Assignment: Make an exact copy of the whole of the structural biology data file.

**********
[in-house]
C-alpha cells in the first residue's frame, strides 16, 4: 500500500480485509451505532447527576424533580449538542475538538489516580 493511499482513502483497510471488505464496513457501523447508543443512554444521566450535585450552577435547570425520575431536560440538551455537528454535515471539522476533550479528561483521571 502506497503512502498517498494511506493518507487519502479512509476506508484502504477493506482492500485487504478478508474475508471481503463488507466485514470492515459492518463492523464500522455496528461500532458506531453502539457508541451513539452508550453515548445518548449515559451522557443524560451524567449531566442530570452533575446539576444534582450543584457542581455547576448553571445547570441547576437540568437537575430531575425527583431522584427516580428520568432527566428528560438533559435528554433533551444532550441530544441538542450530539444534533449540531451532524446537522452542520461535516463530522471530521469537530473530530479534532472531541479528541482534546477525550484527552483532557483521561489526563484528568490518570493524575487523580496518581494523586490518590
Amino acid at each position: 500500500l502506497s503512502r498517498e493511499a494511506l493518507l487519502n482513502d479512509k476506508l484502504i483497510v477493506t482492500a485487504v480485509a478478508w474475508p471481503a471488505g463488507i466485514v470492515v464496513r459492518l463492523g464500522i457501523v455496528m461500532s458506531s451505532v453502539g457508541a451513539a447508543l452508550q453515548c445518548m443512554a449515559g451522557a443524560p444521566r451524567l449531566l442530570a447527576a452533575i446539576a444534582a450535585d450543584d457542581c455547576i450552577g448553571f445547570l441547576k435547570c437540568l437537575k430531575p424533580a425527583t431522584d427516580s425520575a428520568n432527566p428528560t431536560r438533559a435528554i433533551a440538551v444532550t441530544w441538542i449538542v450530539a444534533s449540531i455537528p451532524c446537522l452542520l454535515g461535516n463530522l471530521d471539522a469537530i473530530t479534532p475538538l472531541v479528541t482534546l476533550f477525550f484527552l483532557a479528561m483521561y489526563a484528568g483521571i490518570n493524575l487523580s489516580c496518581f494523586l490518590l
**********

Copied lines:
[in-house]
C-alpha cells in the first residue's frame, strides 16, 4: 500500500480485509451505532447527576424533580449538542475538538489516580 493511499482513502483497510471488505464496513457501523447508543443512554444521566450535585450552577435547570425520575431536560440538551455537528454535515471539522476533550479528561483521571 502506497503512502498517498494511506493518507487519502479512509476506508484502504477493506482492500485487504478478508474475508471481503463488507466485514470492515459492518463492523464500522455496528461500532458506531453502539457508541451513539452508550453515548445518548449515559451522557443524560451524567449531566442530570452533575446539576444534582450543584457542581455547576448553571445547570441547576437540568437537575430531575425527583431522584427516580428520568432527566428528560438533559435528554433533551444532550441530544441538542450530539444534533449540531451532524446537522452542520461535516463530522471530521469537530473530530479534532472531541479528541482534546477525550484527552483532557483521561489526563484528568490518570493524575487523580496518581494523586490518590
Amino acid at each position: 500500500l502506497s503512502r498517498e493511499a494511506l493518507l487519502n482513502d479512509k476506508l484502504i483497510v477493506t482492500a485487504v480485509a478478508w474475508p471481503a471488505g463488507i466485514v470492515v464496513r459492518l463492523g464500522i457501523v455496528m461500532s458506531s451505532v453502539g457508541a451513539a447508543l452508550q453515548c445518548m443512554a449515559g451522557a443524560p444521566r451524567l449531566l442530570a447527576a452533575i446539576a444534582a450535585d450543584d457542581c455547576i450552577g448553571f445547570l441547576k435547570c437540568l437537575k430531575p424533580a425527583t431522584d427516580s425520575a428520568n432527566p428528560t431536560r438533559a435528554i433533551a440538551v444532550t441530544w441538542i449538542v450530539a444534533s449540531i455537528p451532524c446537522l452542520l454535515g461535516n463530522l471530521d471539522a469537530i473530530t479534532p475538538l472531541v479528541t482534546l476533550f477525550f484527552l483532557a479528561m483521561y489526563a484528568g483521571i490518570n493524575l487523580s489516580c496518581f494523586l490518590l